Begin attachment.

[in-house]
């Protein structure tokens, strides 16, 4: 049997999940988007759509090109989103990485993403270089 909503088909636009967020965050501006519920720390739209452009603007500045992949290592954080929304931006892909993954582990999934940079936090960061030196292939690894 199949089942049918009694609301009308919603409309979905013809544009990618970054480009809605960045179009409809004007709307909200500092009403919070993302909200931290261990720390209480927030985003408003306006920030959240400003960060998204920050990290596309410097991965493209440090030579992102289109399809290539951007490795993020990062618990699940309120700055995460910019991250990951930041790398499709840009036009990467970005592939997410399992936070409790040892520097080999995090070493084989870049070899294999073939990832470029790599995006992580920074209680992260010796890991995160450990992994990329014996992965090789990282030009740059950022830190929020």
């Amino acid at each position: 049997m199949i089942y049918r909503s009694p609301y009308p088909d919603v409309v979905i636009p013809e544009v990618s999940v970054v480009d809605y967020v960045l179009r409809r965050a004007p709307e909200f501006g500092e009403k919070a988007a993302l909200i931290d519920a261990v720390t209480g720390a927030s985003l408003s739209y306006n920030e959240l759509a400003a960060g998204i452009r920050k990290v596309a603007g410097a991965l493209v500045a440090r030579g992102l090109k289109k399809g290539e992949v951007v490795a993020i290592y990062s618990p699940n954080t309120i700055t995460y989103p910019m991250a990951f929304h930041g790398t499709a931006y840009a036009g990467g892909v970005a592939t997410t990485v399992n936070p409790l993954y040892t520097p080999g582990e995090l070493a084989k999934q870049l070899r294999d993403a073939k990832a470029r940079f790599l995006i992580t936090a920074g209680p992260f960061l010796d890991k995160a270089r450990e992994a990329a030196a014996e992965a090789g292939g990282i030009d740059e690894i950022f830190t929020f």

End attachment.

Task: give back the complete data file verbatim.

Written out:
[in-house]
């Protein structure tokens, strides 16, 4: 049997999940988007759509090109989103990485993403270089 909503088909636009967020965050501006519920720390739209452009603007500045992949290592954080929304931006892909993954582990999934940079936090960061030196292939690894 199949089942049918009694609301009308919603409309979905013809544009990618970054480009809605960045179009409809004007709307909200500092009403919070993302909200931290261990720390209480927030985003408003306006920030959240400003960060998204920050990290596309410097991965493209440090030579992102289109399809290539951007490795993020990062618990699940309120700055995460910019991250990951930041790398499709840009036009990467970005592939997410399992936070409790040892520097080999995090070493084989870049070899294999073939990832470029790599995006992580920074209680992260010796890991995160450990992994990329014996992965090789990282030009740059950022830190929020």
């Amino acid at each position: 049997m199949i089942y049918r909503s009694p609301y009308p088909d919603v409309v979905i636009p013809e544009v990618s999940v970054v480009d809605y967020v960045l179009r409809r965050a004007p709307e909200f501006g500092e009403k919070a988007a993302l909200i931290d519920a261990v720390t209480g720390a927030s985003l408003s739209y306006n920030e959240l759509a400003a960060g998204i452009r920050k990290v596309a603007g410097a991965l493209v500045a440090r030579g992102l090109k289109k399809g290539e992949v951007v490795a993020i290592y990062s618990p699940n954080t309120i700055t995460y989103p910019m991250a990951f929304h930041g790398t499709a931006y840009a036009g990467g892909v970005a592939t997410t990485v399992n936070p409790l993954y040892t520097p080999g582990e995090l070493a084989k999934q870049l070899r294999d993403a073939k990832a470029r940079f790599l995006i992580t936090a920074g209680p992260f960061l010796d890991k995160a270089r450990e992994a990329a030196a014996e992965a090789g292939g990282i030009d740059e690894i950022f830190t929020f």